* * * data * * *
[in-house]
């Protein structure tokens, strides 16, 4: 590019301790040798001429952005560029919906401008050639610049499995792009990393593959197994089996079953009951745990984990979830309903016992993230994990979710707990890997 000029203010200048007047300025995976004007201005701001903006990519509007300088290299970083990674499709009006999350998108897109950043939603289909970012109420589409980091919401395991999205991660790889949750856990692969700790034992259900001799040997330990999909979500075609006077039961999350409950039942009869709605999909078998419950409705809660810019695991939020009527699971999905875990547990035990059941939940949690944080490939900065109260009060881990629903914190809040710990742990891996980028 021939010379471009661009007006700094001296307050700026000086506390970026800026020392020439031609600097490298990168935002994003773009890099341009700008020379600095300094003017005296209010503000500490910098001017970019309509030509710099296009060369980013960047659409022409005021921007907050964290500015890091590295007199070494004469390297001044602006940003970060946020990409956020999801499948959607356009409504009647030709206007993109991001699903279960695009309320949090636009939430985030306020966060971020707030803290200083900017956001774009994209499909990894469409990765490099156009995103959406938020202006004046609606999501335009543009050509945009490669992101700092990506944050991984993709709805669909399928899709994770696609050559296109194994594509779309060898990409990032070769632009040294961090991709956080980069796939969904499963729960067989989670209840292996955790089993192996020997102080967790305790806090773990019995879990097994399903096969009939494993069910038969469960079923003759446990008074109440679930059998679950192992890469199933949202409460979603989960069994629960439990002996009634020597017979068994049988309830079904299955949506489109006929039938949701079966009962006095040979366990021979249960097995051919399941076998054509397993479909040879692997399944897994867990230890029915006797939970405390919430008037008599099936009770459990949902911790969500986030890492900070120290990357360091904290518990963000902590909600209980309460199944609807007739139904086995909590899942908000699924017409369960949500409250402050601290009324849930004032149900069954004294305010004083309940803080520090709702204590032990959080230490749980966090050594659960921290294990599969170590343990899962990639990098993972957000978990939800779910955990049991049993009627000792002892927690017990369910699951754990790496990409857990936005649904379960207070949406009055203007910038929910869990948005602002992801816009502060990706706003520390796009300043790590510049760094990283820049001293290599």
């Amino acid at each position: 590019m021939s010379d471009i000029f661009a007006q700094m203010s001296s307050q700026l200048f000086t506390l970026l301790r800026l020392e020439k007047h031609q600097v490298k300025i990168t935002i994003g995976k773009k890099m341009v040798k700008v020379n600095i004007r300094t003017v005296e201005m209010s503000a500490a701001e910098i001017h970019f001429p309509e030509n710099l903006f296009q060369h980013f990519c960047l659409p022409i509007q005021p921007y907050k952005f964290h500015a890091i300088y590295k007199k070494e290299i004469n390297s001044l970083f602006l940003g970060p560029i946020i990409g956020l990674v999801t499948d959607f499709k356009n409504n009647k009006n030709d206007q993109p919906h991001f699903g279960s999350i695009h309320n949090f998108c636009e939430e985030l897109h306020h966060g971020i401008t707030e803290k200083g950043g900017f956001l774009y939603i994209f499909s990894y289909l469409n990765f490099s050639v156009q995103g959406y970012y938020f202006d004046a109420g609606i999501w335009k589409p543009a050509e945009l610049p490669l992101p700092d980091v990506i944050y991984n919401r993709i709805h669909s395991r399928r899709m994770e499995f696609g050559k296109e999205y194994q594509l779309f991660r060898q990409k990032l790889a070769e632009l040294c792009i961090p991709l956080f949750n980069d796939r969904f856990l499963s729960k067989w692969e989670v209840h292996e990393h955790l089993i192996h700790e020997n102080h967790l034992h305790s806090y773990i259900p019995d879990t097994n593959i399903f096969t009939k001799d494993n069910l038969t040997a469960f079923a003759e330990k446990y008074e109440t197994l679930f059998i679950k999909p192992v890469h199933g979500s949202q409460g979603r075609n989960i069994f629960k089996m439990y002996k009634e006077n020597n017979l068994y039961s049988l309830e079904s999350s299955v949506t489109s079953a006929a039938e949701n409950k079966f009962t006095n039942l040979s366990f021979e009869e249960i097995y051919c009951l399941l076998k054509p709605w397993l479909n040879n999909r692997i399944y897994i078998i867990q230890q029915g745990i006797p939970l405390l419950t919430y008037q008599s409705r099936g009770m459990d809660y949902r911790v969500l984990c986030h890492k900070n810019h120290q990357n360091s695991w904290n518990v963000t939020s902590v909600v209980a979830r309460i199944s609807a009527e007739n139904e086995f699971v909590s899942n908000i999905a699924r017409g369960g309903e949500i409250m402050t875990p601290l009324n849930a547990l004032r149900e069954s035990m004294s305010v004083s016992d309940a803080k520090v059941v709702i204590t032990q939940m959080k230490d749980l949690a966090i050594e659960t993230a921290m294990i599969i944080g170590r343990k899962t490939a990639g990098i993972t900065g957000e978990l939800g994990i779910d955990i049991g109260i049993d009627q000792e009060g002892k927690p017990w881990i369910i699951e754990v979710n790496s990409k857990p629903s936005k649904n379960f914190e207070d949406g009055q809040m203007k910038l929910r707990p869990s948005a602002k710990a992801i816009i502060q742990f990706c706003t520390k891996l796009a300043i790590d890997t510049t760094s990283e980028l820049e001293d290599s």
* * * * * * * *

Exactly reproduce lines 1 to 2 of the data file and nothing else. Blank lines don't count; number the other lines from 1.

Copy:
[in-house]
């Protein structure tokens, strides 16, 4: 590019301790040798001429952005560029919906401008050639610049499995792009990393593959197994089996079953009951745990984990979830309903016992993230994990979710707990890997 000029203010200048007047300025995976004007201005701001903006990519509007300088290299970083990674499709009006999350998108897109950043939603289909970012109420589409980091919401395991999205991660790889949750856990692969700790034992259900001799040997330990999909979500075609006077039961999350409950039942009869709605999909078998419950409705809660810019695991939020009527699971999905875990547990035990059941939940949690944080490939900065109260009060881990629903914190809040710990742990891996980028 021939010379471009661009007006700094001296307050700026000086506390970026800026020392020439031609600097490298990168935002994003773009890099341009700008020379600095300094003017005296209010503000500490910098001017970019309509030509710099296009060369980013960047659409022409005021921007907050964290500015890091590295007199070494004469390297001044602006940003970060946020990409956020999801499948959607356009409504009647030709206007993109991001699903279960695009309320949090636009939430985030306020966060971020707030803290200083900017956001774009994209499909990894469409990765490099156009995103959406938020202006004046609606999501335009543009050509945009490669992101700092990506944050991984993709709805669909399928899709994770696609050559296109194994594509779309060898990409990032070769632009040294961090991709956080980069796939969904499963729960067989989670209840292996955790089993192996020997102080967790305790806090773990019995879990097994399903096969009939494993069910038969469960079923003759446990008074109440679930059998679950192992890469199933949202409460979603989960069994629960439990002996009634020597017979068994049988309830079904299955949506489109006929039938949701079966009962006095040979366990021979249960097995051919399941076998054509397993479909040879692997399944897994867990230890029915006797939970405390919430008037008599099936009770459990949902911790969500986030890492900070120290990357360091904290518990963000902590909600209980309460199944609807007739139904086995909590899942908000699924017409369960949500409250402050601290009324849930004032149900069954004294305010004083309940803080520090709702204590032990959080230490749980966090050594659960921290294990599969170590343990899962990639990098993972957000978990939800779910955990049991049993009627000792002892927690017990369910699951754990790496990409857990936005649904379960207070949406009055203007910038929910869990948005602002992801816009502060990706706003520390796009300043790590510049760094990283820049001293290599």